Over recent years we have seen untold column inches and broadcasting minutes given over to the lack of women at a senior level in almost all organizations. But organizations are pyramids and the number of openings at the top of the pile is limited, leaving competition tight for men and women alike.
Only 18 women running Fortune 500 companies, 3.4% of the roles and only a further 19 head up the Fortune 1000 to reach the giddy heights of 3.8% of roles. This overall and much publicized discrepancy suggests an abysmally poor number in relation to the other 48% of women in the workplace.
So why are we so pre-occupied with these numbers?
According to Ilene H. Lang, President of Catalyst “Women in corporate leadership can also send a critical message to people entering the workforce. Women leaders are role models to early and mid-career women and, simply by being there at the top, encourage pipeline women to aspire to senior positions. They see that their skills will be valued and rewarded”.
But what happens when these senior women are not interested in the women in the pipeline? How do we evaluate the impact of that particular critical message on their juniors? Not all women who reach those elevated heights are treated correctly just because they are senior. We saw this very clearly last year with Virginia Rometty being excluded from the Augusta Golf Club. Nor are they necessarily interested in taking a stance either for women in the pipeline or crusading for women in general, just because of shared gender.
Look at Marissa Meyer. Back at the office before we could say “post partem” after the birth of her baby and now cutting tele-commuting at Yahoo. Many women are dependent on the benefits of workplace flexibility and will be seriously dismayed at this development. But Meyer is there to get Yahoo back in the game and gender repercussions are not on her agenda. Besides she has her own private nursery in the C-Suite which is her own work/flex benefit.
So truthfully, gender balance changes can be introduced just as successfully by men, as they can be catastrophically up-ended by women. I can’t help but wonder why we focus so much energy on women achieving these point positions. Could it be that this energy is mis-directed and more focus is needed for the women in the metaphoric trenches?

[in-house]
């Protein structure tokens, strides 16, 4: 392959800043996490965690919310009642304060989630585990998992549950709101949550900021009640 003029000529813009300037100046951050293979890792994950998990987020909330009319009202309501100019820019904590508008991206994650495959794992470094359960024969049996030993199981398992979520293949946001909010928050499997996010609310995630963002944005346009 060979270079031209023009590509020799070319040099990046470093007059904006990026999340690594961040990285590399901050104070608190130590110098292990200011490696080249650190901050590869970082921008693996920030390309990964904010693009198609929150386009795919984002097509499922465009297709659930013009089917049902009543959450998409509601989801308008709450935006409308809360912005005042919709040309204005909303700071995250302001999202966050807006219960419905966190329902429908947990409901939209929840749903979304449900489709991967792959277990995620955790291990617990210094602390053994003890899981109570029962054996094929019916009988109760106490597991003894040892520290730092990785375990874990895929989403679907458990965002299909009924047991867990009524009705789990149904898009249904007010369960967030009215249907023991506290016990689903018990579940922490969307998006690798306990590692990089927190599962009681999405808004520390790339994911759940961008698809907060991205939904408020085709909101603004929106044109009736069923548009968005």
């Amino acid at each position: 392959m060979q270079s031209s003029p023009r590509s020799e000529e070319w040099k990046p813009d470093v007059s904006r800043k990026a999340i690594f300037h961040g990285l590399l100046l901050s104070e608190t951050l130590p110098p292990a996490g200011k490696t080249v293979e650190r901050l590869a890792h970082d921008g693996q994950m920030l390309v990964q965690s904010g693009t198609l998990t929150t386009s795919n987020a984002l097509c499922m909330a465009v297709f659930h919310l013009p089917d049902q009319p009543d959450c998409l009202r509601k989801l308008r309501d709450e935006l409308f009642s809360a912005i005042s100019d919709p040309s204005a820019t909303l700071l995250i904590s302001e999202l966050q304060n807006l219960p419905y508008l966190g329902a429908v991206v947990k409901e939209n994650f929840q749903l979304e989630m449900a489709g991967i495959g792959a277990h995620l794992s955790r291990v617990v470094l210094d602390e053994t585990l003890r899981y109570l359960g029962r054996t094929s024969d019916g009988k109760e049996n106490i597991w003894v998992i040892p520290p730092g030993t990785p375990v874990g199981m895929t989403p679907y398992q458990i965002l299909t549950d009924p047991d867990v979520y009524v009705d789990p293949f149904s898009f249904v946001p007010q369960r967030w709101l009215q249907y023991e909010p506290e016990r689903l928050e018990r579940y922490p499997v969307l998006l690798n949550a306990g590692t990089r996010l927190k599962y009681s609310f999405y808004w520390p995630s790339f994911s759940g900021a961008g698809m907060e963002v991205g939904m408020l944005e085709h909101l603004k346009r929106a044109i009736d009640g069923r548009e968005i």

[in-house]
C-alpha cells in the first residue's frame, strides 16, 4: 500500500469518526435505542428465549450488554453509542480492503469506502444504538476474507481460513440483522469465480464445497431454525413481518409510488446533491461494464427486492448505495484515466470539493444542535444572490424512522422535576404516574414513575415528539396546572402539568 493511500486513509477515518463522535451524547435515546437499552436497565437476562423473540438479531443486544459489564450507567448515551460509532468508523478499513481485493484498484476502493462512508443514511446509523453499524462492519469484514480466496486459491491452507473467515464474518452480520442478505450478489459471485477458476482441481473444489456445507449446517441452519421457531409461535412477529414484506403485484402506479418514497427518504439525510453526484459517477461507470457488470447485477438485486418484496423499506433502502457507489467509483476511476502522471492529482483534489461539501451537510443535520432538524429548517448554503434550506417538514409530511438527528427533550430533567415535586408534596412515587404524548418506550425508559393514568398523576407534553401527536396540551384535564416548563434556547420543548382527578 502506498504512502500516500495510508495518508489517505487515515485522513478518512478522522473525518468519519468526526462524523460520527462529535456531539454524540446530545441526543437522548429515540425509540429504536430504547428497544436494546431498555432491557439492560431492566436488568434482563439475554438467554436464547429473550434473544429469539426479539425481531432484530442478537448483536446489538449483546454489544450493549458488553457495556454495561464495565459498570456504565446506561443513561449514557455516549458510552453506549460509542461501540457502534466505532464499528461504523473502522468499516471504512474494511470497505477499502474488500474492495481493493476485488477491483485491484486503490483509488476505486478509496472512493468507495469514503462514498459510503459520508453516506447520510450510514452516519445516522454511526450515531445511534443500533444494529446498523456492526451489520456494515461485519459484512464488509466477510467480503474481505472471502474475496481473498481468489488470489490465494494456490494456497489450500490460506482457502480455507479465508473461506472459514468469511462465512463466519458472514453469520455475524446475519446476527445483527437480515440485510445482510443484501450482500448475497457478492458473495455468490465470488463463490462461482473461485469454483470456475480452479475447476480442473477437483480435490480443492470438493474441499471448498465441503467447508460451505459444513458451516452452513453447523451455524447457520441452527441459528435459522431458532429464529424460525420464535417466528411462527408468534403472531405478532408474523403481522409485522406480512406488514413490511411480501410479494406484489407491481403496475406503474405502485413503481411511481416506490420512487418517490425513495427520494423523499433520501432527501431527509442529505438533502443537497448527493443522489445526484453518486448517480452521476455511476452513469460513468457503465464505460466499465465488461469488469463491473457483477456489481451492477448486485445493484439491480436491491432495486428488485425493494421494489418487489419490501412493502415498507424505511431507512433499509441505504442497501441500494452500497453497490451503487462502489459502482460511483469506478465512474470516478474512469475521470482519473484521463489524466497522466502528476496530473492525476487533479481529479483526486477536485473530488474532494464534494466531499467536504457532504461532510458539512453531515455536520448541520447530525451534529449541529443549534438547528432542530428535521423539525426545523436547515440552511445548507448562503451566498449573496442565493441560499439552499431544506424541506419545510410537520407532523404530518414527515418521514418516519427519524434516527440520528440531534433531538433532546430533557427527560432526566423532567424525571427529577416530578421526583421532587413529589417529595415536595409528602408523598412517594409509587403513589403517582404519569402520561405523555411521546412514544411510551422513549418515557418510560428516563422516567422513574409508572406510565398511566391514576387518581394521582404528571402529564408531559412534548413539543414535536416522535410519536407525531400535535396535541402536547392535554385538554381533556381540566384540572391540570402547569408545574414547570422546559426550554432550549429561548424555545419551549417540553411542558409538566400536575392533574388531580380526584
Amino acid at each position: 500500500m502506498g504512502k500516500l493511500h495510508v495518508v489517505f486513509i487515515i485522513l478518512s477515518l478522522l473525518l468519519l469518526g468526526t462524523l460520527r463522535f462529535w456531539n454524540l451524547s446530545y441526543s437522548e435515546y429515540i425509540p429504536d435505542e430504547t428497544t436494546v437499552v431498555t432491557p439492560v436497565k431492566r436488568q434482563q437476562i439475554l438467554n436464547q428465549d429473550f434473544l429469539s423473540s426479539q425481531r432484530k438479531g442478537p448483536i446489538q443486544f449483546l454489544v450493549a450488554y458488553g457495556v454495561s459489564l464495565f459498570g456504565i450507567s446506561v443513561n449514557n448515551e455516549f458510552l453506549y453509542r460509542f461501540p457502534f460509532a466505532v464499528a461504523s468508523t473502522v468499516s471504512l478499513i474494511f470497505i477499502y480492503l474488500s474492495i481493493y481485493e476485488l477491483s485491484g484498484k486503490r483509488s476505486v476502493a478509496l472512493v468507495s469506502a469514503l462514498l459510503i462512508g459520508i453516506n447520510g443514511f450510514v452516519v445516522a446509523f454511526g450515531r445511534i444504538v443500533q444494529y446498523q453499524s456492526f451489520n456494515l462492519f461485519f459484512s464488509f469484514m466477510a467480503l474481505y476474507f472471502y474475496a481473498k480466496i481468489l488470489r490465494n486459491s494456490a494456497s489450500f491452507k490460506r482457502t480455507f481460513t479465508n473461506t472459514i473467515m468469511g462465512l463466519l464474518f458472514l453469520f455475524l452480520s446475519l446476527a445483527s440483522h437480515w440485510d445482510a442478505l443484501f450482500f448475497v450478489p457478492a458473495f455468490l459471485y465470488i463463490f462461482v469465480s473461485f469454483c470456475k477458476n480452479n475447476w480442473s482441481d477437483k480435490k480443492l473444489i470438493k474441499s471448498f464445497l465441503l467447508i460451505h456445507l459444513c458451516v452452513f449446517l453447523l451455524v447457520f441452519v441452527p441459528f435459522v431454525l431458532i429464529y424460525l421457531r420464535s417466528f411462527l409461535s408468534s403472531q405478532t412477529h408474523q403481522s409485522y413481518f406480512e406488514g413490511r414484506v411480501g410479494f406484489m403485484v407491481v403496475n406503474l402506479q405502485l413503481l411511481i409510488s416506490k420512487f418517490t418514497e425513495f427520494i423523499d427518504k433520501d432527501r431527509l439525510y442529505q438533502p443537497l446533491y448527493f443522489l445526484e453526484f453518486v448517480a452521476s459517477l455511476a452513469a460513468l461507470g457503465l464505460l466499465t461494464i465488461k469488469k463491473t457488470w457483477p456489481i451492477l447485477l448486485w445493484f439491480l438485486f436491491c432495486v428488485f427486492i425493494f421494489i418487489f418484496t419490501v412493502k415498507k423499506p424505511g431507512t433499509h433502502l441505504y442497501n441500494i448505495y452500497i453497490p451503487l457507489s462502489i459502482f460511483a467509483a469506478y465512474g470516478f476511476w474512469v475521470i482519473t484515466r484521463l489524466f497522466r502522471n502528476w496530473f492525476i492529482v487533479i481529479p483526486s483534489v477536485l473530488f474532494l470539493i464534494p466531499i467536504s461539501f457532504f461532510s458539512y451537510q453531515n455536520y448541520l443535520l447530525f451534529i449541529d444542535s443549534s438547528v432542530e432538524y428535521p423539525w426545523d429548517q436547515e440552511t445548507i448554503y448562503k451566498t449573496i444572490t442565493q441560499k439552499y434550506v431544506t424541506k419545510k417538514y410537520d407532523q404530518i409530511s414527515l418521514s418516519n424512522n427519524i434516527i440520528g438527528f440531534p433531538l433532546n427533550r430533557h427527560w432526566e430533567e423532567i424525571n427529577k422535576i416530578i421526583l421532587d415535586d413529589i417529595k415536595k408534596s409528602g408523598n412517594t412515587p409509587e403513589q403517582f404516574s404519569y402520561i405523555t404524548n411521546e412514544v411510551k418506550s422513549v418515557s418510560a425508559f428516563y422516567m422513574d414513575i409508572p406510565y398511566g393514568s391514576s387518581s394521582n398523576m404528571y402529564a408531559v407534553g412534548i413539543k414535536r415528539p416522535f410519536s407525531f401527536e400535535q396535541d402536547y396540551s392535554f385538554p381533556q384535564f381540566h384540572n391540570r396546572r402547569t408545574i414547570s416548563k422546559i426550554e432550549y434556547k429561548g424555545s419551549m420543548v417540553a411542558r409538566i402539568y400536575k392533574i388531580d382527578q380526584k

At the risk of seeming frivolous I’ve identified profiles of women at the top who don’t seem to care about the women below them.
- Alpha bitches: these women, not through any particular ill-will, just think that women need to suck it up and get on with it and believe the contribution they make trail blazing and paving the way for others is sufficient on its own. They believe the women below them should be grateful. Their modus operandi is “step up or shut up”. They are just simply not interested in what goes on in the ranks in gender terms. Men or women just need to get the job done. End of!
- Business first brigade: these women are corporate bodies to their cores and although they may champion gender balance policies, this is only if they don’t interfere with bottom line imperatives. Virginia Rometty, turned the other cheek (even joked about it) when she was snubbed by the Augusta Golf Club in April 2012. IBM’s overall business interests seem to come before striking a blow for women, or even presenting the mildest reaction to a very public slight. If she made any comment then I have not seen it. Was she taking a hit for the team? Possibly. But then she was appointed Chairman in October 2012. So we’ll never know if it was vested personal interest or corporate acumen!
- Men in Skirts: these women are the only women in the room and are OK that way. Unlike the alpha bitches, they are pretty oblivious to their female colleagues and have been completely absorbed and accepted into male corporate culture. They don’t feel they have done anything special because of their gender. They are not averse to other women being there as long as they fit in.